May 28, 2015

Poetry Friday--"Mind and Heart"

At the Library, we lost one of our co-workers to leukemia last week.

You start to think about things like how you'd like YOUR memorial service handled when the time comes. I came across a portion of "Mind and Heart" on a Pinterest quotes page, many months ago, and it somehow lodged itself in my head. I find it to be affirming.
Mind and Heart
by Charles Bukowski

unaccountably we are alone
forever alone
and it was meant to be
that way,
it was never meant
to be any other way–
and when the death struggle
begins
the last thing I wish to see
is
a ring of human faces
hovering over me–
better just my old friends,
the walls of my self,
let only them be there.

I have been alone but seldom
lonely.
I have satisfied my thirst
at the well
of my self
and that wine was good,
the best I ever had,
and tonight
sitting
staring into the dark
I now finally understand
the dark and the
light and everything
in between.

peace of mind and heart
arrives
when we accept what
is:
having been
born into this
strange life
we must accept
the wasted gamble of our
days
and take some satisfaction in
the pleasure of
leaving it all
behind.

cry not for me.

grieve not for me.

read
what I’ve written
then
forget it
all.

drink from the well
of your self
and begin
again.

I would like to have the part that begins "peace of mind and heart" read at whatever memorial service may take place after I go off to that big library in the sky. (Where else would a librarian and a writer go?) I also think "My Grave" by Ella Wheeler Wilcox, would do.

And do you want to know what song I want played at my memorial service? This one:



Hurry down to Reflections on the Teche where I'm sure Margaret will be rounding up poems leaning more to the "bright side."

21 comments:

  1. It's hard not to think about your own death when a friend or colleague dies. Out of one side of my mouth I say it's not for me to plan but for the living. Yet, I have marked hymns in my hymnal. A friend said to me about this dilemma, "I'd like to think they will honor me with what I would have liked."

    ReplyDelete
  2. Having recently done the planning for my mother and my husband, I really haven't thought much about this for myself, yet when I read your words, I remember a long time ago a conversation with my mother about what we liked when we said goodbye to our loved ones. I like that final thought in the poem, 'begin again'.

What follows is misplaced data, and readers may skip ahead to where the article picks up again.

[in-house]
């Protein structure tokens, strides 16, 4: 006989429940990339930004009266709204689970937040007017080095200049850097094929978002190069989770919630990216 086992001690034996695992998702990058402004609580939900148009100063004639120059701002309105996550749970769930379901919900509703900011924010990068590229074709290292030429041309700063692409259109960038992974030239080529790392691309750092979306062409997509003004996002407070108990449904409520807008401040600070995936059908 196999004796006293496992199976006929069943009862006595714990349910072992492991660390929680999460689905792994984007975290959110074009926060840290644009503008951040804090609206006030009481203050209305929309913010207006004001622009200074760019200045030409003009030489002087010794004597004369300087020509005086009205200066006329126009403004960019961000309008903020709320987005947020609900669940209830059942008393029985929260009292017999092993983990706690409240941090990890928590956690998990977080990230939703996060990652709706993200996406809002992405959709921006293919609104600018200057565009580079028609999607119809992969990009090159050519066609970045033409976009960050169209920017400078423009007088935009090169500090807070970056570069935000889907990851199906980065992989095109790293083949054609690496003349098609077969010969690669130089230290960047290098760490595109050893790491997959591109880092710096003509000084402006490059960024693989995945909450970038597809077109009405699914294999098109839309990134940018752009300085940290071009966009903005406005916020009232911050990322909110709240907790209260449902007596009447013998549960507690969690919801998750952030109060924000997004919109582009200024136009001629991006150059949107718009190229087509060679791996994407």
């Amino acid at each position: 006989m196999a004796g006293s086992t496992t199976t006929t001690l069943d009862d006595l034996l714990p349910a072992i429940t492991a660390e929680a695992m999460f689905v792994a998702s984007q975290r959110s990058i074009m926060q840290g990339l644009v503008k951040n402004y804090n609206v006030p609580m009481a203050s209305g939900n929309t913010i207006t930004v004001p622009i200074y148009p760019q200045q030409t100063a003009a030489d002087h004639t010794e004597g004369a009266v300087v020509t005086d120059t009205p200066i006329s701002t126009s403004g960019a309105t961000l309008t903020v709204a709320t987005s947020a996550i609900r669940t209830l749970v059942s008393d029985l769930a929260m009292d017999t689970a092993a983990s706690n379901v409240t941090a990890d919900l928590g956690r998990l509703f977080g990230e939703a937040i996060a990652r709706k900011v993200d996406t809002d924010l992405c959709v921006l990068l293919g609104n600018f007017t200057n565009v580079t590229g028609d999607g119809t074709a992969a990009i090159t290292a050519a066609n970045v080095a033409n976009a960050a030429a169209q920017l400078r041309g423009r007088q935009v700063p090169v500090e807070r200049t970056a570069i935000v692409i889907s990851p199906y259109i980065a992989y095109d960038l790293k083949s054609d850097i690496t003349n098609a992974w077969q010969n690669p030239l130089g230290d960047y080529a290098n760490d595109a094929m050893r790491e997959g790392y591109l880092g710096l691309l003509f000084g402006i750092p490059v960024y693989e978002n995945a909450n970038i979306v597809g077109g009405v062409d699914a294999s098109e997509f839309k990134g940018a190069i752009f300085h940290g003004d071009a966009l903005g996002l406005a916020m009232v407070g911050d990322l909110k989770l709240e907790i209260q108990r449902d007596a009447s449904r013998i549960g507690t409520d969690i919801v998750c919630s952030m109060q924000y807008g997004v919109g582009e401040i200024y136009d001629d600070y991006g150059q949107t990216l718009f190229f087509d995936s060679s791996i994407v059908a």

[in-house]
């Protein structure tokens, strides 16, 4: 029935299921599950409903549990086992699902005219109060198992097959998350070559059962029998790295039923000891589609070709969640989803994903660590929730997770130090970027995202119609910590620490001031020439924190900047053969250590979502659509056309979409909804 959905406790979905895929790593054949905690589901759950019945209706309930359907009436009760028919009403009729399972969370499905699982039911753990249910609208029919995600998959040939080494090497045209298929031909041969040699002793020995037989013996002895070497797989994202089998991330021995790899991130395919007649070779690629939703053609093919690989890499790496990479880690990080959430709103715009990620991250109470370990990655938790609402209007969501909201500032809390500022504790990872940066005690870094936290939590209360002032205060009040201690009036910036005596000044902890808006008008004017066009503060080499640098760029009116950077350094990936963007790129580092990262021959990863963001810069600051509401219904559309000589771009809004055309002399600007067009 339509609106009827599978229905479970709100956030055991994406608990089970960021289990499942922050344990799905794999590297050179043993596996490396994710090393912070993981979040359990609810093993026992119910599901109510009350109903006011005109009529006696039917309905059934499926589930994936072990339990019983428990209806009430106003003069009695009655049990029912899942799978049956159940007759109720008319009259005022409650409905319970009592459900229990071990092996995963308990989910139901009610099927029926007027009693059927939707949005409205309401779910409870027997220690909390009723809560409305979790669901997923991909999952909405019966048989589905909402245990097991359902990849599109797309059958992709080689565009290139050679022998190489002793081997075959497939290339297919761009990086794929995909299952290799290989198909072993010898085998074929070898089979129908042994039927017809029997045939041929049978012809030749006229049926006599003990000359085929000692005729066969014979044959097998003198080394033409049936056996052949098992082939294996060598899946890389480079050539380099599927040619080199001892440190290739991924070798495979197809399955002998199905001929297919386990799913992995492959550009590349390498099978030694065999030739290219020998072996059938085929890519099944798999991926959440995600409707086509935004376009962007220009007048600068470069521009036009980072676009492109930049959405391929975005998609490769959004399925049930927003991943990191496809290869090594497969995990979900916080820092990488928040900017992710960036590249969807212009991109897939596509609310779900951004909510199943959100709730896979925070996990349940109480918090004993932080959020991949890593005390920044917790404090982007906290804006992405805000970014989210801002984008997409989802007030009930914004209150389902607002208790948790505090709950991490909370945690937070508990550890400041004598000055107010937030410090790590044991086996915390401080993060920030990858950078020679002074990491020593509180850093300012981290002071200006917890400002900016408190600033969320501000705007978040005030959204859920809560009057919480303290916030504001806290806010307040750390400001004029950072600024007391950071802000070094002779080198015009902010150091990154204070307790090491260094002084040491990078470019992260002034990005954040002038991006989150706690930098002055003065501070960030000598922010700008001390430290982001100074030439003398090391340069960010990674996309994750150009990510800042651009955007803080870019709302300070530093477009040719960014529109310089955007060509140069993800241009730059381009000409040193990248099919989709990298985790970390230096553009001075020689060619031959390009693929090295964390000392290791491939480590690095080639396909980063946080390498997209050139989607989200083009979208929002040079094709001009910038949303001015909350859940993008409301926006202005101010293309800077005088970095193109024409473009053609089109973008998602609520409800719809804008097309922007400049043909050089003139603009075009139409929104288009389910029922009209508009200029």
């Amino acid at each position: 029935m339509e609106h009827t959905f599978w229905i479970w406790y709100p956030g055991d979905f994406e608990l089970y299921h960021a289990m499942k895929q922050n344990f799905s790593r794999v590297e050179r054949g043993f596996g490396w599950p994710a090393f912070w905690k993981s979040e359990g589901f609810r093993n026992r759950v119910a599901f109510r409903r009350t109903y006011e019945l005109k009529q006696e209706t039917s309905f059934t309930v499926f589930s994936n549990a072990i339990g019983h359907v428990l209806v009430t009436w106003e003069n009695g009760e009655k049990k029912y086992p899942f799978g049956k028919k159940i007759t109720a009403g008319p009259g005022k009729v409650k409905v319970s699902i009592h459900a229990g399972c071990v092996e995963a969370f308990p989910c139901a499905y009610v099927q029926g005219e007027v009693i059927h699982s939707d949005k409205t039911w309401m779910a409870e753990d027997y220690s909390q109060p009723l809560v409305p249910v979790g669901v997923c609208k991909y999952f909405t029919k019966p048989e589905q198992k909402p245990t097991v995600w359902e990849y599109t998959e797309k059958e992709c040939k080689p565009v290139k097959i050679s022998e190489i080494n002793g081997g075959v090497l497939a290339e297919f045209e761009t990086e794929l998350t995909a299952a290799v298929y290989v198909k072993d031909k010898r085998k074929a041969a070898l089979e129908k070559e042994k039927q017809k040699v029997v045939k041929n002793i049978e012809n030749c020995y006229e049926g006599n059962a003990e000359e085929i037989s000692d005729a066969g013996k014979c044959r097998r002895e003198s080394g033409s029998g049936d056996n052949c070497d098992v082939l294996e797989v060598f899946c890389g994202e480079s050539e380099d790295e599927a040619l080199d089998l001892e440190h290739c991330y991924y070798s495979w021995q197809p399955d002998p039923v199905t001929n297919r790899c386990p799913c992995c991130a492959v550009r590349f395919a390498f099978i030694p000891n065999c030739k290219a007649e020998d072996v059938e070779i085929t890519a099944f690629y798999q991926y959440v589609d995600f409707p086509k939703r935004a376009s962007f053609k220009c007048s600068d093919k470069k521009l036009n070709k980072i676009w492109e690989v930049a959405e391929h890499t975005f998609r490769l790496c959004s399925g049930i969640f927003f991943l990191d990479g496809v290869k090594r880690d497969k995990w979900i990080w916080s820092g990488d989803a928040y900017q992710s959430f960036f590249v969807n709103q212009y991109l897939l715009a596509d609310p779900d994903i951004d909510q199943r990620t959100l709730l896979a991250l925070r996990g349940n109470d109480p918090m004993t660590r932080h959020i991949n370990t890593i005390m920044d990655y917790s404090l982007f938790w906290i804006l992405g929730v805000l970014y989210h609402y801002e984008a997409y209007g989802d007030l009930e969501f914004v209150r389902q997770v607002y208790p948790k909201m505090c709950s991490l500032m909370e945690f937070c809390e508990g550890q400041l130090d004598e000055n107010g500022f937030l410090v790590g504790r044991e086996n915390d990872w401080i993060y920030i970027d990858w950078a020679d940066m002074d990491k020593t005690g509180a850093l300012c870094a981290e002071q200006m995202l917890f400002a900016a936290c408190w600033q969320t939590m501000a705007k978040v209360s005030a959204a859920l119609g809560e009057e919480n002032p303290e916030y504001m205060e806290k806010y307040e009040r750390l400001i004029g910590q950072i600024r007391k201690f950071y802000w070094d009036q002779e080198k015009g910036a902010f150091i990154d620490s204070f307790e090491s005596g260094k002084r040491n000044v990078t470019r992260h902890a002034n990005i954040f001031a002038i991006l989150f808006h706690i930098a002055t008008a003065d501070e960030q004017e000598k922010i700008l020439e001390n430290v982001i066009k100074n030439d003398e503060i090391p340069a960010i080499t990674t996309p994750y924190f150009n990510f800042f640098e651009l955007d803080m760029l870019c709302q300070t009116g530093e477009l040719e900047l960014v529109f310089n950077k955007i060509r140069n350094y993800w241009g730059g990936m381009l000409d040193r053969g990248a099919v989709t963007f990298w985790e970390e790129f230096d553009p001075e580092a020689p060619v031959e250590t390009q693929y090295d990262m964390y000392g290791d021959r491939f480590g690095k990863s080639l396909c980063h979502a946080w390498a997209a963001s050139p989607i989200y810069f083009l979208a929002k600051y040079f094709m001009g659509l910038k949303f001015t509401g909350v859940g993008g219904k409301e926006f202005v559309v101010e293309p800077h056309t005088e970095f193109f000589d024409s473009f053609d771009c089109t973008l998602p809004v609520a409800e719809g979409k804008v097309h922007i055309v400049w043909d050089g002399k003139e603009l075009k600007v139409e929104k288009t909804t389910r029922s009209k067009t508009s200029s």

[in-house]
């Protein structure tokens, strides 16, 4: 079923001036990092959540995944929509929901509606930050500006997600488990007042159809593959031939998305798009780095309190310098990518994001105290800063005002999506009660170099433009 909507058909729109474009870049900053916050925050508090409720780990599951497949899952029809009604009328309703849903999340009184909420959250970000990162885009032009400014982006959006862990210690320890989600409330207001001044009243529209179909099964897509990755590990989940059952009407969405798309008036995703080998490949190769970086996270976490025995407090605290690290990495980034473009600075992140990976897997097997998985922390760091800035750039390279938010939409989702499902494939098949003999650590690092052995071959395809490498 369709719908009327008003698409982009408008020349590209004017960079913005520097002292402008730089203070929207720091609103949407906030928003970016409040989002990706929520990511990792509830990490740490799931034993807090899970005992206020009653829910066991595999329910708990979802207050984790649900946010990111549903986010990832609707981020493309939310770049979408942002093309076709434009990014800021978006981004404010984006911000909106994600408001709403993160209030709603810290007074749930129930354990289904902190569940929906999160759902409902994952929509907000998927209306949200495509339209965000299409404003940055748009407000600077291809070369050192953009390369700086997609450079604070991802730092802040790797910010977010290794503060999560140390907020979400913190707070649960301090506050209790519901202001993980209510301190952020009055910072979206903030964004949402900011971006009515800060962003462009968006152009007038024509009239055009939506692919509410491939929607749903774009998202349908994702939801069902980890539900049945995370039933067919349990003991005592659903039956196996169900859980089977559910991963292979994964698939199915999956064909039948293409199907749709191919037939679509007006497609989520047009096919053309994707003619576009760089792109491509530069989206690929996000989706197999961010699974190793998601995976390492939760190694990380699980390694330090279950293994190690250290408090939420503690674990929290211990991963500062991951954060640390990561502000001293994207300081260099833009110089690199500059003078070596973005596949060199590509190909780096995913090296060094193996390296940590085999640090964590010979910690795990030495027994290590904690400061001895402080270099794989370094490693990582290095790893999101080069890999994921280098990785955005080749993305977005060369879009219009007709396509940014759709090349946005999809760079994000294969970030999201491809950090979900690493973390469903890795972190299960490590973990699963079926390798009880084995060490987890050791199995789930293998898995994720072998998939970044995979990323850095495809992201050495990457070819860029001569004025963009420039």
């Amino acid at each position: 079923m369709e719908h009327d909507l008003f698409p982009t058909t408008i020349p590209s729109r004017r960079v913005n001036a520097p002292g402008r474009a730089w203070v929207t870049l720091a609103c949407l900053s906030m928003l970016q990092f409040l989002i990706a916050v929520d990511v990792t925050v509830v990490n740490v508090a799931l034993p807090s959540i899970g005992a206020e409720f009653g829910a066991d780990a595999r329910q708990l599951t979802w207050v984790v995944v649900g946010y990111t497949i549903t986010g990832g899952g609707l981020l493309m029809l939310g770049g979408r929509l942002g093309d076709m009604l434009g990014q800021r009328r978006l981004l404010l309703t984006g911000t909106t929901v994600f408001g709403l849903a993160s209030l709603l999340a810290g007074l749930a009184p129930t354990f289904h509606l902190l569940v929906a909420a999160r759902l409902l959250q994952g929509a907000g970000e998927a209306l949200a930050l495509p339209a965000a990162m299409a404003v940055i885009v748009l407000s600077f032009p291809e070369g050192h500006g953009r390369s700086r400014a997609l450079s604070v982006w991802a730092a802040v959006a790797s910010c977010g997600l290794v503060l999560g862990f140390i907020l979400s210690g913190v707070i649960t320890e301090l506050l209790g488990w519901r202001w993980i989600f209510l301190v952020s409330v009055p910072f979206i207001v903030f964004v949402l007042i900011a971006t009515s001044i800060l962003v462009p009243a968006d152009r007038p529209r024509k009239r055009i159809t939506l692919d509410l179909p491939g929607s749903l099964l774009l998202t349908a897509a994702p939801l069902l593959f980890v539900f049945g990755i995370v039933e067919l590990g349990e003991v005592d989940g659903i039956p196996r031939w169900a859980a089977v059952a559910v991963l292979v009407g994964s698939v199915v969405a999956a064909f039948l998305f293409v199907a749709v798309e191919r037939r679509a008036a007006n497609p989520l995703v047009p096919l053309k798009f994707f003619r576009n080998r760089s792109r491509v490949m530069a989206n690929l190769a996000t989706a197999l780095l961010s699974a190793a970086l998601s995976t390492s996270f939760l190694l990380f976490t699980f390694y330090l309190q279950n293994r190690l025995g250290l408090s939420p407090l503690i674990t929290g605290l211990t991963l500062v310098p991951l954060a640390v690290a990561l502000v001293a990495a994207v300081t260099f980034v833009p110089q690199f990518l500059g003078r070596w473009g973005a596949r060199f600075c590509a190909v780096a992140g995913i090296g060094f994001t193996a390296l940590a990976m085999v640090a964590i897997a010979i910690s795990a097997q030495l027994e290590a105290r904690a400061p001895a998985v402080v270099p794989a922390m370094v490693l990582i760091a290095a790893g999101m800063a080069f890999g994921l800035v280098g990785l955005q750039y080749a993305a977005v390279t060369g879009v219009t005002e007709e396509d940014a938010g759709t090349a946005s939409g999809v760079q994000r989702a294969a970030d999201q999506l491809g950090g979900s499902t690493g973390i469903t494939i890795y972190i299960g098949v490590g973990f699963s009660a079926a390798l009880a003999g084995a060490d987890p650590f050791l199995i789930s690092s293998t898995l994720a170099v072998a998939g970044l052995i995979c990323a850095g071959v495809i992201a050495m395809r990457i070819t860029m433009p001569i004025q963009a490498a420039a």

ReplyDelete
    Replies
    1. Thanks, Linda. It's really quite an interesting poem.

      Delete
  3. sorry to hear of the loss of your colleague Diane; thanks for sharing the poem

    much love...

    ReplyDelete
  4. So sorry to hear about losing your friend and colleague, Diane. In just the last two weeks, I lost an online friend as well as my half brother. And like you, it's made me think about what my own memorial service might be like. Enjoyed the Bukowski poem -- hadn't seen it before and it seemed atypical of what I normally think of regarding his work.

    ReplyDelete
    Replies
    1. Bukowski liked cats. That's enough for me!

      Delete
  5. Beautiful choices, Diane. May it be a long time before they need to be used!

    ReplyDelete
    Replies
    1. Well, Tabatha, I certainly don't plan on needing them any time soon!

      Delete
  6. What Tabatha said. :-) We have a standard set of funeral hymns for our family, and we add a personal favorite for each person, or one that reminds us of that loved one. When my dad died last year, we included his chocolate chip cookie recipe in the funeral program -- an enduring legacy. I'm sorry for your loss, friend.

    ReplyDelete
    Replies
    1. I love the idea of your Dad's cookie recipe in the program!

      Delete
  7. I wonder, shouldn't dealing with death be difficult, how else do we balance out all the happy memories? Thank you Diane for reminding me to enjoy life and live big.

    ReplyDelete
    Replies
    1. I'm glad you took away "enjoy life and live big." I only wanted you to know that it doesn't hurt to plan ahead!

      Delete
  8. So sorry for your loss, Diane. My hubby is off to a conference next weekend about end-of-life issues; kind of a special interest of his and he's done a lot of work in that area.
    I love your Van Morrison song choice - of course there must be LOTS of libraries on the bright side of the road. And cats. Lots of cats.

    ReplyDelete
  9. Didn't know you were a Van fan, Diane! This, too, we have in common. :) May we all be ready when the time comes. I was just reading Bukowski the other day and thinking about my dear friend who turned me on to Bukowski. Unfortunately my friend died before he, or anyone else, was ready... he was only 27.

    ReplyDelete
    Replies
    1. 27 is ridiculously young, I'm sorry to hear about your loss. I've long been a Van fan. Not rabid, but a long-time listener.

      Delete
  10. My son set this to music a few years ago when he was experiencing a dark, dark time. Such a haunting poem - and it made for a haunting song.

    ReplyDelete
    Replies
    1. I can imagine it was haunting. Out of darkness came the creative spirit, but, that still doesn't make the darkness any less frightening.

      Delete
  11. I liked the very same lines you did.

    And yes, I have a folder on my computer full of poems and songs for my memorial service!

    ReplyDelete